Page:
Europe discovers its new secret weapon: culture

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With industry in decline and high streets dominated by Far Eastern imports, Europe has discovered a secret economic weapon: culture.

The arts and creative industries now earn more than double the cash produced by European car-makers and contribute more to the economy than the chemical industry, property or the food and drink business.

An independent study commissioned by the European Commission has underlined the changing way in which Europeans earn their living. Throughout the Continent people are now much more likely to work in sectors such as television, fashion or other "niche" jobs than in a car assembly plant.

The sector employs no fewer than 5.8 million people, more than the working population of Greece and Ireland together. While jobs disappeared overall in the EU between 2002-04, they actually rose by 1.85 per cent in the culture and creative sectors.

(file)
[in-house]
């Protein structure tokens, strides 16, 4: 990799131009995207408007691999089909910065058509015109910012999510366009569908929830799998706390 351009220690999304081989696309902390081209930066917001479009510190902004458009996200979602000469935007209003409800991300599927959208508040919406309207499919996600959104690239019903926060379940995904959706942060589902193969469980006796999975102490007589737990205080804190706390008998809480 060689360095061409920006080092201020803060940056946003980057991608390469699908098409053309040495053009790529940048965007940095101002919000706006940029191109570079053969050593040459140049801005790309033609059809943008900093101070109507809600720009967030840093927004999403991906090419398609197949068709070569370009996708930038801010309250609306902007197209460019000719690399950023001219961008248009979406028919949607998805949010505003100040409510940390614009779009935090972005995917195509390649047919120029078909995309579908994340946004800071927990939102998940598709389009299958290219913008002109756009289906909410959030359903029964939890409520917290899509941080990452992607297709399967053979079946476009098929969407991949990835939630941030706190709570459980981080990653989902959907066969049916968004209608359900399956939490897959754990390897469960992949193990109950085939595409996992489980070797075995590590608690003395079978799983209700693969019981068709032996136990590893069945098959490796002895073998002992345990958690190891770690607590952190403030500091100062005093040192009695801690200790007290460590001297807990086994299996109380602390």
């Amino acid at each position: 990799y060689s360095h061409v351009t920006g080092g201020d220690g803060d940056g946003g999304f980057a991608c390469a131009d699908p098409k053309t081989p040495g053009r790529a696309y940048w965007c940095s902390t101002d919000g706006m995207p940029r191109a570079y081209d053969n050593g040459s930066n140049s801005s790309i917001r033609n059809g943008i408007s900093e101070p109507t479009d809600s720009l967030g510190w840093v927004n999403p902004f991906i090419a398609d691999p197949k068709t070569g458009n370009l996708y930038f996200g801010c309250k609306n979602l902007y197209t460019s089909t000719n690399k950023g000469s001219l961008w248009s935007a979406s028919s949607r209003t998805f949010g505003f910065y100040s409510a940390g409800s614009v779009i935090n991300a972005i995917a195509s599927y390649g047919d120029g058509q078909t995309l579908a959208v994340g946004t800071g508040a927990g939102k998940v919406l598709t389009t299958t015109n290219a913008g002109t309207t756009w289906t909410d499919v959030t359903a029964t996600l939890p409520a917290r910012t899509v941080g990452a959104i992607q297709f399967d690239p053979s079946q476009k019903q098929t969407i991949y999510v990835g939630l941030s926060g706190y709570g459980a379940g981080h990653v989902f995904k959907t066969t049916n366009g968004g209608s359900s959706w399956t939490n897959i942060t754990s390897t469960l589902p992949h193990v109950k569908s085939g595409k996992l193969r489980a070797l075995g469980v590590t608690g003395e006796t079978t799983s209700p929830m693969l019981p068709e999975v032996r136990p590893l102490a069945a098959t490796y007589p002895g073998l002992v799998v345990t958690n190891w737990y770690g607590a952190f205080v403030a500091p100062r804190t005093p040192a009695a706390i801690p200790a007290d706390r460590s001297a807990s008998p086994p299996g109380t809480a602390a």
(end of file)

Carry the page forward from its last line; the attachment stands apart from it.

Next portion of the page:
And creative workers tend to be better educated and more flexible than others. Almost half have a university degree, as opposed to about one-quarter of the overall working population, and the sector has twice the standard rate of self-employed people.

Jan Figel, the European commissioner for education, training, culture and multilingualism, said: "This study confirms that the arts and culture are far from being marginal in terms of their economic contribution. The culture sector is the engine of creativity, and creativity is the basis for social and economic innovation."

The study draws on a broad definition of the cultural sector, beyond traditional areas such as cinema, music and publishing. The written press, radio and television, and creative sectors such as fashion and interior and product design, cultural tourism, the performing arts, visual arts, and heritage, were included.